How to prompt pace of play


Sean Dudley
By Sean Dudley

The American Society of Golf Course Architects (ASGCA) has released guidelines detailing the issue of pace of play from a design perspective.

"A properly designed, well-drained course with ample playable areas, properly placed bunkers, visible water hazards and smaller greens usually plays fastest," said ASGCA past president Steve Forrest. "ASGCA architects work with developers to design courses that are challenging, but not overwhelming. This keeps play moving without detracting from the player's overall experience." Courses offering faster play usually benefit from a combination of factors including quality professional management, and the cooperation both of those playing and those directing play. However, according to Forrest, faster play also results from course designs that pay special attention to routing designs and the tactical layout of tees, greens and fairways.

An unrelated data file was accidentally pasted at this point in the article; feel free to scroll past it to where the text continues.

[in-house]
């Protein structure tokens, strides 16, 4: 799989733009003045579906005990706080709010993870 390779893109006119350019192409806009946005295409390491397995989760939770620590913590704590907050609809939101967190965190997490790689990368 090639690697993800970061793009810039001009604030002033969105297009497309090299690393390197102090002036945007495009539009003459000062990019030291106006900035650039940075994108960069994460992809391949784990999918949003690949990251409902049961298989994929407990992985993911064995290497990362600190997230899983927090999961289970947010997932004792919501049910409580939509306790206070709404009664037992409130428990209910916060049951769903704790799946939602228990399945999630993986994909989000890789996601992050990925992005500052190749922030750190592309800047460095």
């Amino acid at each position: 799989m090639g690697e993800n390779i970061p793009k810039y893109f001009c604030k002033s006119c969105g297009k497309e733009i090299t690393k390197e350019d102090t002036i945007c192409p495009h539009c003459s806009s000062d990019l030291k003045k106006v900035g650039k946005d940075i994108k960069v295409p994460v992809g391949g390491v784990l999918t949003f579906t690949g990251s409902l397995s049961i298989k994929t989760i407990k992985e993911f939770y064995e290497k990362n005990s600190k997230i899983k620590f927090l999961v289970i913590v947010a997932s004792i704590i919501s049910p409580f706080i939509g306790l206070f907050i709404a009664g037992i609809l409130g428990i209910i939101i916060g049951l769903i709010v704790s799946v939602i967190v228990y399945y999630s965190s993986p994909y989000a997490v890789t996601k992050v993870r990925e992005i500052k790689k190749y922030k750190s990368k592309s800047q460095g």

"Common sense tells us that shorter, wider courses will play faster than longer, narrow ones, particularly for the average and beginning players," said Forrest. "But, other design elements should also be taken into account." Such design factors include: the number and placement of trees; flatter, smaller greens to reduce three-putt frequency; fairway mound placement designed to contain slightly errant shots; and vertical yardage markers (or markers that are otherwise quickly identifiable) with accurate yardage information.